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There is considerable evidence by eyewitnesses, one a business partner of Barrill’s, that Barrill stated to a number of people that he actually made the climb with Cook and displayed his diary, which corroborates Cook’s account, as evidence that he did. The statements mentioned here are no more than third party hearsay.

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The height of Mt. McKinley as determined by Russell Porter’s triangulations was almost identical the the height Cook published in his book. They were only off by a few feet of the actual height.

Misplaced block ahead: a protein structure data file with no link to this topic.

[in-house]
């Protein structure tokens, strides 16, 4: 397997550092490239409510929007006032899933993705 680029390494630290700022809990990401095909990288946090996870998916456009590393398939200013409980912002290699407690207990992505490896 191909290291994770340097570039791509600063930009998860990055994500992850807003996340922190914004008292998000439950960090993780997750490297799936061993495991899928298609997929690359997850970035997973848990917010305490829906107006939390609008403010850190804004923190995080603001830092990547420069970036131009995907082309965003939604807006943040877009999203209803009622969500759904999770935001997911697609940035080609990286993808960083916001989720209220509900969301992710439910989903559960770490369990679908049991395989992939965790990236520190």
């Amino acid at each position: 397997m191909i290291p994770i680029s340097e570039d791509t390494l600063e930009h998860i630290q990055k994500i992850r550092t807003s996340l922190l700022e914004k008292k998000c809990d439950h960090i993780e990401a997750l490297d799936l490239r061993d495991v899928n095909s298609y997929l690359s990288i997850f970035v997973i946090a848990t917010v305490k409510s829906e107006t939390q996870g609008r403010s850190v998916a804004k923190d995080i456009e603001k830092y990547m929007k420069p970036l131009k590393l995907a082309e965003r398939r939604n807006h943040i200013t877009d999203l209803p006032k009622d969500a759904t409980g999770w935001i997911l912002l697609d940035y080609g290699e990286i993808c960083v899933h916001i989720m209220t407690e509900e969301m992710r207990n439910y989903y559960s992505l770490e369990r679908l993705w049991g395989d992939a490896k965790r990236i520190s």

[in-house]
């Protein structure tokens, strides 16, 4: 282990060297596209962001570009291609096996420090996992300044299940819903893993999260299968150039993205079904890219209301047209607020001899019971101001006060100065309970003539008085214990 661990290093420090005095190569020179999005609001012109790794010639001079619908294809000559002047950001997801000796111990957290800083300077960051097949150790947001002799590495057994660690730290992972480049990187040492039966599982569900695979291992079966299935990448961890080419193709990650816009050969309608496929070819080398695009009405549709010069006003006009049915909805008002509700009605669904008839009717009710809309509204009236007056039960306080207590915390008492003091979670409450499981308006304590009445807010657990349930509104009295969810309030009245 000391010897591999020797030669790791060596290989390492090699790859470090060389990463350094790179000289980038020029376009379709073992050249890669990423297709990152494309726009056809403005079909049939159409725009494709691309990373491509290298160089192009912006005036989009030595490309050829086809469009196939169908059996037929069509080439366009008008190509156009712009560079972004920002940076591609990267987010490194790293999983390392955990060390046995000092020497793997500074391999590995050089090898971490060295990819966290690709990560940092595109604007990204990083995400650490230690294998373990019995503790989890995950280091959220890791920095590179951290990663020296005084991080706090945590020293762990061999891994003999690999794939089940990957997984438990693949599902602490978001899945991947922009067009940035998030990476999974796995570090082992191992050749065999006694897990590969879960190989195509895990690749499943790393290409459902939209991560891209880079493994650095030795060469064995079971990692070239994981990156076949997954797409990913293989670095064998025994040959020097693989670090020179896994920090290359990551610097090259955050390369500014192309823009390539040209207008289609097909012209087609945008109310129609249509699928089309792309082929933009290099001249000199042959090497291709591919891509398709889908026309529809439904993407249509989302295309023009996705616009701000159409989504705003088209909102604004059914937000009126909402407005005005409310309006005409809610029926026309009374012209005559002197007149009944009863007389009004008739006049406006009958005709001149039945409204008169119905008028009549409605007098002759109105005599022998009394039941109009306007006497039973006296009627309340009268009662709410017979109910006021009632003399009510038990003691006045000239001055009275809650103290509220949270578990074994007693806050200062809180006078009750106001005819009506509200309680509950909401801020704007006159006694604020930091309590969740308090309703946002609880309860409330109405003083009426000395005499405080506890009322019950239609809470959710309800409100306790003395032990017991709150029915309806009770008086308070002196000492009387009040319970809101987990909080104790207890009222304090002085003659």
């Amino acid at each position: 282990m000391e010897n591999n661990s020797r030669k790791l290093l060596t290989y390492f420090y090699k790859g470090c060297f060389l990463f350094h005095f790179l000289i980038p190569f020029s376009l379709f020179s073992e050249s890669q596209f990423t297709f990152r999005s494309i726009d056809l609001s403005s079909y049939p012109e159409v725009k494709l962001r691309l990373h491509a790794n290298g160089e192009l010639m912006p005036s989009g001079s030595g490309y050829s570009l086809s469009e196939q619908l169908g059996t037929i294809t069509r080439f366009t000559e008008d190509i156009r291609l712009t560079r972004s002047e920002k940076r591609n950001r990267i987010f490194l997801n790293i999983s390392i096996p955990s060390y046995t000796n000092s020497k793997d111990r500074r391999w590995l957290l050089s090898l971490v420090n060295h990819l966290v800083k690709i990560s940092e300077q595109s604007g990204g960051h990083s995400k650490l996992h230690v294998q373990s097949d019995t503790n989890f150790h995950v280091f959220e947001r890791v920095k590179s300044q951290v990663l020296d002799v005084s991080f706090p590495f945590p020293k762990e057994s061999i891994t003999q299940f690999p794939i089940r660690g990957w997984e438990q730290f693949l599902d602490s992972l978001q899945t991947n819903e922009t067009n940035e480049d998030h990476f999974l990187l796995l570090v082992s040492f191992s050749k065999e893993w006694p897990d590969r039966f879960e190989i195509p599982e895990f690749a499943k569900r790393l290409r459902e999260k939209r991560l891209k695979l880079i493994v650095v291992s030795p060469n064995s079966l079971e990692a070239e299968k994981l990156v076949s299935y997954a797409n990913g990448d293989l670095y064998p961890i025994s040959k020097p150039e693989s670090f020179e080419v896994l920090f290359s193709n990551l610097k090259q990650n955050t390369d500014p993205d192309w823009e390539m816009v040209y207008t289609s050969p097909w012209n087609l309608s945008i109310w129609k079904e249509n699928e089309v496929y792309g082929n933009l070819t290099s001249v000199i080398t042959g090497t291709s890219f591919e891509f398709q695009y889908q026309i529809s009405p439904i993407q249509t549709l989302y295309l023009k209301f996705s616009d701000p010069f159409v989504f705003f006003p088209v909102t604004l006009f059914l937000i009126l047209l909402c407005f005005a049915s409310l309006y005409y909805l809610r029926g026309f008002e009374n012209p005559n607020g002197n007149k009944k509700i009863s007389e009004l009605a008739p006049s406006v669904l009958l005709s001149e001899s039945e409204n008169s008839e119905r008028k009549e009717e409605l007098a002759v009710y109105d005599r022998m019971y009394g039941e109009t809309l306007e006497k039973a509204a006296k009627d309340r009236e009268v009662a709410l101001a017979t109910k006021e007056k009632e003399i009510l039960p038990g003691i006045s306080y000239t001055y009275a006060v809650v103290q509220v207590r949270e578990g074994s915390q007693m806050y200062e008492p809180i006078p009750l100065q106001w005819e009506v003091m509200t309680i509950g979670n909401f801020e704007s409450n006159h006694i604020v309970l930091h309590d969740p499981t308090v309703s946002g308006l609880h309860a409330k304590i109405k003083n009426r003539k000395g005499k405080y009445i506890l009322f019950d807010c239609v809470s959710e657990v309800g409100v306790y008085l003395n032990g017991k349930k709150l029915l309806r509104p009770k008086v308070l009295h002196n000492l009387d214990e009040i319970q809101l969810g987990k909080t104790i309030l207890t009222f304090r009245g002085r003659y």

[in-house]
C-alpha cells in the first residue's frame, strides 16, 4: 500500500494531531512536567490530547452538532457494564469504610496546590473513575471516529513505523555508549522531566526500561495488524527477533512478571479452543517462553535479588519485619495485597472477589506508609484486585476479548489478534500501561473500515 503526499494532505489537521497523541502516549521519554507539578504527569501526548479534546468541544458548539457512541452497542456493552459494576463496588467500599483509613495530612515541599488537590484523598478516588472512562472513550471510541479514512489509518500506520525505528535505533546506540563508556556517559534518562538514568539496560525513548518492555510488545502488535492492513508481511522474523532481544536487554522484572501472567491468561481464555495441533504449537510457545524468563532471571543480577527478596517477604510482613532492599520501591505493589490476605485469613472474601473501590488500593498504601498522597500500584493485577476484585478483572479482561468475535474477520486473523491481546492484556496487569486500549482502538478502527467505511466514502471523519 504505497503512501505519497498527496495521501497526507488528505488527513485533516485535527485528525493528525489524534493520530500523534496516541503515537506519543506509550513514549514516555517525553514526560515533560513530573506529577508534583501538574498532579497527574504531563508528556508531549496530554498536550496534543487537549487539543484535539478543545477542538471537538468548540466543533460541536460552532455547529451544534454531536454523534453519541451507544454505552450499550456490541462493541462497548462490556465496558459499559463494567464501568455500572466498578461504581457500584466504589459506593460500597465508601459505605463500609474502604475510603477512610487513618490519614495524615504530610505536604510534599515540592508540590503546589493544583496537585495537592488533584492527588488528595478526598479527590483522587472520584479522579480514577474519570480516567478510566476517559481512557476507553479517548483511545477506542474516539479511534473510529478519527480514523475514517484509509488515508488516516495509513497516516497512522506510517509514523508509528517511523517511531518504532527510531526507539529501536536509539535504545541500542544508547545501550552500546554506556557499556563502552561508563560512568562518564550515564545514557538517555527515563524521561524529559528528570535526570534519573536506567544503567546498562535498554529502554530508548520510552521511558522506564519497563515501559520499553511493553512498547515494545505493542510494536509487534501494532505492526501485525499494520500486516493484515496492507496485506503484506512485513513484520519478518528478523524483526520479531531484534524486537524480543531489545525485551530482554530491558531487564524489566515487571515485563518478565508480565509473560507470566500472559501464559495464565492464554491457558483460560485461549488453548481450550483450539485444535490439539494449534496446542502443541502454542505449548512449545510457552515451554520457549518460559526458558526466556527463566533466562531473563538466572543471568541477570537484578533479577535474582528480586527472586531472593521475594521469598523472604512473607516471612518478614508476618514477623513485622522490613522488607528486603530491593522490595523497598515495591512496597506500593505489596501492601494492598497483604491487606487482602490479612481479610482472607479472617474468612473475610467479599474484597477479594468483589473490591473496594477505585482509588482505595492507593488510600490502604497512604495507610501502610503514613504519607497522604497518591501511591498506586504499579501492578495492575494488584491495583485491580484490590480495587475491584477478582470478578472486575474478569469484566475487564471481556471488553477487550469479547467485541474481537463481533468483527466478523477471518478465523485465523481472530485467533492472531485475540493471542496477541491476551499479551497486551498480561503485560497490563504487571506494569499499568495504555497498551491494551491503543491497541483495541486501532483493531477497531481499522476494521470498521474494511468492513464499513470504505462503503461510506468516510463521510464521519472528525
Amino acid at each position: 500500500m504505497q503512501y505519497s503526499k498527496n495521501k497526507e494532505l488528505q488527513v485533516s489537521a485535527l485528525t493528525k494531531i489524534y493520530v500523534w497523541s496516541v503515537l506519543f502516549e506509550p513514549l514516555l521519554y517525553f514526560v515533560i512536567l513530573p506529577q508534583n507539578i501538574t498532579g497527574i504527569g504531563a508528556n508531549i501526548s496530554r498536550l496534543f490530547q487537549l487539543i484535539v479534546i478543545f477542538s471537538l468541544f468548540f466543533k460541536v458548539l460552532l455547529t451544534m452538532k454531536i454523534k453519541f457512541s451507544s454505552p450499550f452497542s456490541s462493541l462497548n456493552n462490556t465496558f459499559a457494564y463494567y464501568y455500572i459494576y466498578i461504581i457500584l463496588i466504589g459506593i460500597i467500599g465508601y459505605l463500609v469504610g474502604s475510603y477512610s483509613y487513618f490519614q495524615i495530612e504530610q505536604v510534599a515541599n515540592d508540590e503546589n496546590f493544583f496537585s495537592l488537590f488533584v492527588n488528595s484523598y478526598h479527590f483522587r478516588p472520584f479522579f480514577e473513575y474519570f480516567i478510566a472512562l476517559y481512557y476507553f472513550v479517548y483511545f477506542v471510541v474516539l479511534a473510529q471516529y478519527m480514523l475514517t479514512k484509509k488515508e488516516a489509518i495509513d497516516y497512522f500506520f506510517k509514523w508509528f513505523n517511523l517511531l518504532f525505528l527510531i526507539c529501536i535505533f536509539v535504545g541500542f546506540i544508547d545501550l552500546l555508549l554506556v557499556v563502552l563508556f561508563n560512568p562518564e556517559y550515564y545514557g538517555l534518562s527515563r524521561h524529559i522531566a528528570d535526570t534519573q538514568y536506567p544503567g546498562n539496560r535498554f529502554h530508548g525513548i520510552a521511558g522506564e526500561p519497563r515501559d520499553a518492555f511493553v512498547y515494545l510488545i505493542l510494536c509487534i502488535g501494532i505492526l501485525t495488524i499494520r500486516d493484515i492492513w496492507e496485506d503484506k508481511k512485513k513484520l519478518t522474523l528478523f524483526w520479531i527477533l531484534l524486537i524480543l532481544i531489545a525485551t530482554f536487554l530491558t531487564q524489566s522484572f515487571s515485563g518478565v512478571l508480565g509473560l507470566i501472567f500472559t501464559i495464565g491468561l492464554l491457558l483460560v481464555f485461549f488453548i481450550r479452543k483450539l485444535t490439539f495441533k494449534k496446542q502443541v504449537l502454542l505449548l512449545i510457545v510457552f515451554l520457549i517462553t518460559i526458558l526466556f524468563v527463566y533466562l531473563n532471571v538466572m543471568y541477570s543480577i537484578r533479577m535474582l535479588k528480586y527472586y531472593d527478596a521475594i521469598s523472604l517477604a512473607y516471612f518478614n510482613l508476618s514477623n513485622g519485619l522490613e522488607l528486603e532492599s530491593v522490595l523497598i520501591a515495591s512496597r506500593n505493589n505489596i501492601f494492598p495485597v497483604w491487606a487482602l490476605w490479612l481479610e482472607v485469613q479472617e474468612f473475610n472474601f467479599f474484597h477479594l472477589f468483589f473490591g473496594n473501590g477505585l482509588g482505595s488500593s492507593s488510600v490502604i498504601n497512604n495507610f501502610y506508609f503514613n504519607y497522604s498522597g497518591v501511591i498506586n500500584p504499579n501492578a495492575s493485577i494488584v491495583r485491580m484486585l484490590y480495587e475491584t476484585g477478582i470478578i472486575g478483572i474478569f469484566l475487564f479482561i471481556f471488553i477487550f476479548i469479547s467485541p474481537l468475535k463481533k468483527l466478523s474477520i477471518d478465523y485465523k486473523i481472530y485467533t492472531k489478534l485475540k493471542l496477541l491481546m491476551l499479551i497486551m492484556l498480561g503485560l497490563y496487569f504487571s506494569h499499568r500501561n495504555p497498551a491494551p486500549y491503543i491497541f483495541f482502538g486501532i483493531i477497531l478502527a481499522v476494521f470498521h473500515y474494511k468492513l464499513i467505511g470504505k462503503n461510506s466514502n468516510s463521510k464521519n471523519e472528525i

Cook’s lawyer’s name was H. Wellington Wack, not “Watch.” He did indeed go to the wrong place and so did not put in an appearance that day. Wack appeared with Cook at the club’s rooms at 11 AM on October 17, 1909, instead. Cook did not testify in detail before the committee at this time, pleading that he had no access to his diary of he 1906 expedition since 1908 and wasn’t even sure where it was. He asked for a delay to take care of his commitments for a lecture tour of the Western states and to put his records and photos in order before giving testimony to the committee. The committee agreed to grant him this respite, but he never fulfilled his agreement to lay the records before the committee, including his original diary and negatives of his Alaska photographs. Cook was dropped from the membership of the Explorers Club in December 1909, some said for his false claim of having climbed Mt. McKinley, others that he was dropped merely for “non-payment of dues.”